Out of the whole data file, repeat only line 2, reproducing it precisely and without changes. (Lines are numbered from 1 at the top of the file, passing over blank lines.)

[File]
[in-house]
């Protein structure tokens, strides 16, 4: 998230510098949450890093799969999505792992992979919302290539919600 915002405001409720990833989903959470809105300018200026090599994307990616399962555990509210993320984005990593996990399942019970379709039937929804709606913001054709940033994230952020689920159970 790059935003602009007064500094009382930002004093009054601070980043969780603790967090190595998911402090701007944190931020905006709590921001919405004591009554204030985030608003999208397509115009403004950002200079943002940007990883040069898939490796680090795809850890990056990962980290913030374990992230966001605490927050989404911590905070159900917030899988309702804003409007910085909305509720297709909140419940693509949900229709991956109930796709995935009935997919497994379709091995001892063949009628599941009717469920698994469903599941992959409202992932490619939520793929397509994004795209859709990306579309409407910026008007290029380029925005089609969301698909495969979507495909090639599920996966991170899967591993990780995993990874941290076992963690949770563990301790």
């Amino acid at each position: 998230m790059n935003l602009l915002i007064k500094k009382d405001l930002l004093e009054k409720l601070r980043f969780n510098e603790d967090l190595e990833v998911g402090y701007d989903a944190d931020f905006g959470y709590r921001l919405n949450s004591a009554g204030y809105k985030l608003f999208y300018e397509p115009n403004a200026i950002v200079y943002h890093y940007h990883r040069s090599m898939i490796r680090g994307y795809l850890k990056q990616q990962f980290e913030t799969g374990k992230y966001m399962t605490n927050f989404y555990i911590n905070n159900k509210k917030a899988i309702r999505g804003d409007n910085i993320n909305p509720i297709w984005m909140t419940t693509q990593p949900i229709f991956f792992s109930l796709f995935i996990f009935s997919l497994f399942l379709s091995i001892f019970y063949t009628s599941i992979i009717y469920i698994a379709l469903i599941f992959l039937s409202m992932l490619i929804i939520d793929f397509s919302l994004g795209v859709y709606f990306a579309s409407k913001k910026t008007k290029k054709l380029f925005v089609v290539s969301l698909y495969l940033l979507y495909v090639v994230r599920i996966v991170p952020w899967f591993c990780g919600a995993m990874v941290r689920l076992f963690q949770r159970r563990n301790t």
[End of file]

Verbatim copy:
């Protein structure tokens, strides 16, 4: 998230510098949450890093799969999505792992992979919302290539919600 915002405001409720990833989903959470809105300018200026090599994307990616399962555990509210993320984005990593996990399942019970379709039937929804709606913001054709940033994230952020689920159970 790059935003602009007064500094009382930002004093009054601070980043969780603790967090190595998911402090701007944190931020905006709590921001919405004591009554204030985030608003999208397509115009403004950002200079943002940007990883040069898939490796680090795809850890990056990962980290913030374990992230966001605490927050989404911590905070159900917030899988309702804003409007910085909305509720297709909140419940693509949900229709991956109930796709995935009935997919497994379709091995001892063949009628599941009717469920698994469903599941992959409202992932490619939520793929397509994004795209859709990306579309409407910026008007290029380029925005089609969301698909495969979507495909090639599920996966991170899967591993990780995993990874941290076992963690949770563990301790």